Saturday, January 23, 2010

Sierra Nevada "Bigfoot"

Barley Wine Style Ale
Purchased at Bottleworks. Seattle, WA
Read more about Sierra Nevada on Beer Advocate.

Aroma: Surprisingly up front is a moderately strong citrus hop aroma. Like grapefruit and orange peel. Subtle malts are present in the aroma with some melanoidin character, as well as a hint of alcoholic spice.

Appearance: A crystal clear ruby red that in a way borders on burnt orange. There is a small amount of sediment left in the bottle, but if this is a bottle conditioned beer it pours incredibly clear. During the pour a thick, three-fingered head formed. It faded reasonably slowly to a short and creamy off white head, though a great deal of lacing is left behind on the glass.

Flavor: Caramel malt sweetness greets the tongue at first but is quickly pushed away with assertive citrus hop bitterness that dominates the tongue and overall flavor. The oily hop character lasts into the center of the flavor profile before the beer finishes with an assertive and spicy alcoholic bite. The hops come back again once more with the bite of grapefruit rind.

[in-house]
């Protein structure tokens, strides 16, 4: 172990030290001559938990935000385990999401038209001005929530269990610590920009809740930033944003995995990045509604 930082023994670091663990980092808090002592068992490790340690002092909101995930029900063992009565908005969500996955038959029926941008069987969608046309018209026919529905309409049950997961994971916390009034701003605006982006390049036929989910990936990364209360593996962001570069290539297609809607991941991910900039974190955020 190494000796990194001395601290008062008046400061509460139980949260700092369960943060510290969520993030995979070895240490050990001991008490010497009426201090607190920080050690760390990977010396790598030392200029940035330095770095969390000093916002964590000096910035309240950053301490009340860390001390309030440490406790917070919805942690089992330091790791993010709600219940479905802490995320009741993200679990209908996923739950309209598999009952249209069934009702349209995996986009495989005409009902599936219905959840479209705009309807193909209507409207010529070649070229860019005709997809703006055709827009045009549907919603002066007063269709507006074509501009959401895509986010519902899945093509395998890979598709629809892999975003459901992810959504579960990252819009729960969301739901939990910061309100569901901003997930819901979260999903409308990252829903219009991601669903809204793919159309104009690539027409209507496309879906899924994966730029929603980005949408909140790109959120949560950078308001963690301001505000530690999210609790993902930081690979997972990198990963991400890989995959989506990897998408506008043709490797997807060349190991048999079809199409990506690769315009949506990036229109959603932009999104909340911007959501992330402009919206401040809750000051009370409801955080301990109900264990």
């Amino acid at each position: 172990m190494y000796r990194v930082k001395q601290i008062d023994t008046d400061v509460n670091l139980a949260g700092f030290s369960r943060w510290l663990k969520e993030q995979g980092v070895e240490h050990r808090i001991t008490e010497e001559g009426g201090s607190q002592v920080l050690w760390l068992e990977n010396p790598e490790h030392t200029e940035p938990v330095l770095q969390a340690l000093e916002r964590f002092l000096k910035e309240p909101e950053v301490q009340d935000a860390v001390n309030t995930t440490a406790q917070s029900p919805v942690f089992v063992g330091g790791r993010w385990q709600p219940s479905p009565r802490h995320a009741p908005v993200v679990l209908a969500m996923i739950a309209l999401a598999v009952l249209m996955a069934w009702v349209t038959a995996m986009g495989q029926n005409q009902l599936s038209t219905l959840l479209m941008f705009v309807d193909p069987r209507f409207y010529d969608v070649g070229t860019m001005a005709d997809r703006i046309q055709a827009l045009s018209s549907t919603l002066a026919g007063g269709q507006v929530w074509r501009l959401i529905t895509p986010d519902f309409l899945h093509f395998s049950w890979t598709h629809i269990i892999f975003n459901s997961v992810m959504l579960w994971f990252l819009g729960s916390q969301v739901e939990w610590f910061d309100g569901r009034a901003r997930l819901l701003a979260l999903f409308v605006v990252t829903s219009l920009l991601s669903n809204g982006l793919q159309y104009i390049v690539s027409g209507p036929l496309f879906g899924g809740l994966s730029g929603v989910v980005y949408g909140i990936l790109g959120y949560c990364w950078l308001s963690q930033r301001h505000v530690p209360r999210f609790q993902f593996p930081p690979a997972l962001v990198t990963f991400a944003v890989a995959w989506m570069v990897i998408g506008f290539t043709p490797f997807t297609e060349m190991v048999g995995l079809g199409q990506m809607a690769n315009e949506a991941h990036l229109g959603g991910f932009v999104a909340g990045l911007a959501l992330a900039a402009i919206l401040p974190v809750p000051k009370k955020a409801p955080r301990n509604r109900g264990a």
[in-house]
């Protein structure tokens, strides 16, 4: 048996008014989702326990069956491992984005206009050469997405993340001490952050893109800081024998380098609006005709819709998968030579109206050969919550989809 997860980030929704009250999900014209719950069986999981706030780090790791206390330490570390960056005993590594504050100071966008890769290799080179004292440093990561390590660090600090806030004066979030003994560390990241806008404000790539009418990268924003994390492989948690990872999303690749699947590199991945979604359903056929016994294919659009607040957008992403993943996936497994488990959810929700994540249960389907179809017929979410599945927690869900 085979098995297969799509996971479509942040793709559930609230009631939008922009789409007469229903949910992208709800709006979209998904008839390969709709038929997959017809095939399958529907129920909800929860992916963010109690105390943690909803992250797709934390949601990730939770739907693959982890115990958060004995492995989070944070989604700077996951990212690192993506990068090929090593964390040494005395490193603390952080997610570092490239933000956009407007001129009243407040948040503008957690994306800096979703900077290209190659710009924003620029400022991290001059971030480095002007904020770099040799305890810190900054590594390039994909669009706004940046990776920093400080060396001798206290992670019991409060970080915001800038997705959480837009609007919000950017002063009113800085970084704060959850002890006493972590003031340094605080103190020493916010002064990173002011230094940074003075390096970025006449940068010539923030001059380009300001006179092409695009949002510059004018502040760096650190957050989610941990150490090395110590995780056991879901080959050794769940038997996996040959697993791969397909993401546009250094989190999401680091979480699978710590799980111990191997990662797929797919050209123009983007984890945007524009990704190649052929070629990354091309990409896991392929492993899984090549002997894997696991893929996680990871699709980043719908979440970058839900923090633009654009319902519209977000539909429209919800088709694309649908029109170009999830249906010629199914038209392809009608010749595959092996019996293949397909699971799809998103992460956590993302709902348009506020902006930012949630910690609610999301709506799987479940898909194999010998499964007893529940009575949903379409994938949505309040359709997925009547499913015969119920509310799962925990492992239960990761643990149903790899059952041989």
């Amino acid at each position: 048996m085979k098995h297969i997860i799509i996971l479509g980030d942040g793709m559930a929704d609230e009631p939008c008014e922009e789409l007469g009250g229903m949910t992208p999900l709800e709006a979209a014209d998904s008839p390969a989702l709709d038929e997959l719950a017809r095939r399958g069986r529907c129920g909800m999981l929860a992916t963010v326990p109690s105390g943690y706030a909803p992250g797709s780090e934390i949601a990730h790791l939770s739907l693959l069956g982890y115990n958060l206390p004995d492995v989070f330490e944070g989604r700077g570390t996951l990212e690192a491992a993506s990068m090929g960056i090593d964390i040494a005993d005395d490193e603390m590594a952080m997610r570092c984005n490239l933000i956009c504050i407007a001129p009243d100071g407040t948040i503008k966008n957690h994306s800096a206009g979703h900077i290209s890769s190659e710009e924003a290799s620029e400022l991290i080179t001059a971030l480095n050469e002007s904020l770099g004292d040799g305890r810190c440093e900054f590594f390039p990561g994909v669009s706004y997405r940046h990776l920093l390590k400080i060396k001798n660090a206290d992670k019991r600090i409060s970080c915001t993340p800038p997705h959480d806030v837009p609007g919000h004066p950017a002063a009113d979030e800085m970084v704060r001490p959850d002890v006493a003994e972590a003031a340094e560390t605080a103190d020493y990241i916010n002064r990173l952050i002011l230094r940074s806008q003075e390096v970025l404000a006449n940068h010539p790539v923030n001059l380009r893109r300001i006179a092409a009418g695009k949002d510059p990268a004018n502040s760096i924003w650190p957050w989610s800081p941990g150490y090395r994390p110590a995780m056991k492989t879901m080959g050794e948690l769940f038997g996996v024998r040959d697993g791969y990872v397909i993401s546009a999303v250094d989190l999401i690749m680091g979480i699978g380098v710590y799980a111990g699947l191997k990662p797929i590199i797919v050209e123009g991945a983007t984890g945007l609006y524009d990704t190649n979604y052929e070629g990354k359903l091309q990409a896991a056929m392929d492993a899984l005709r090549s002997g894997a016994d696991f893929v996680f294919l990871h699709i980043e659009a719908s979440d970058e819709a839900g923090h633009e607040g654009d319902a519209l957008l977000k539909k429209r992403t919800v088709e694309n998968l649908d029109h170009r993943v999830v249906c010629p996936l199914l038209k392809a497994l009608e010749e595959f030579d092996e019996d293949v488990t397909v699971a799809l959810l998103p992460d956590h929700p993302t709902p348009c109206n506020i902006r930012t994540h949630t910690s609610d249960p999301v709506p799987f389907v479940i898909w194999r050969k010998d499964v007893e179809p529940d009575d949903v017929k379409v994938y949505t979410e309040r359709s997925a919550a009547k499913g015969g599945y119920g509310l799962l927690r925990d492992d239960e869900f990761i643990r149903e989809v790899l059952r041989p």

Mouthfeel: Medium body with high carbonation, like pin pricks across your tongue. There is a slight stickiness in the middle but this is quickly dried out with hop bitterness before the beer finishes with a warming, in fact quite a hot alcoholic presence. In the finish there is a strong emphasis of this alcoholic presence, but the hops really come back again with a resin like character. There’s quite a tenacious bitterness throughout.

Overall: This is an extremely hoppy example of a Barley Wine Style Ale. If Sierra Nevada had written “Double IPA” on the bottle instead, I’d be convinced it was such. For a Barley Wine I feel this is overly hopped and doesn’t have the malt richness I expect to back it all up. The hop bitterness dominates the palate, the flavor and the nose. For a Barley Wine where hop bitterness may be moderately strong to aggressive, it misses the mark on the fact that there is very little malt character. You really have to look for it to find the barley. This beer doesn’t just lean toward hops, it stands upon them.

I was always under the impression that Sierra Nevada bottle conditions all their beers. The clarity of this beer suggests they have either used an incredibly flocculant yeast, or this is simply not bottle conditioned. For a Barley Wine Style, I wouldn’t be troubled by some haze.

This beer may do well with some age in the cellar. The hop bitterness would fade and given time the alcohol presence would hopefully give way to some more malt complexity. If someone gives me more of this beer, that’s probably what I’ll do with it.

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Beer enthusiast and advocate. Recognized beer judge and traveler of west coast beer destinations.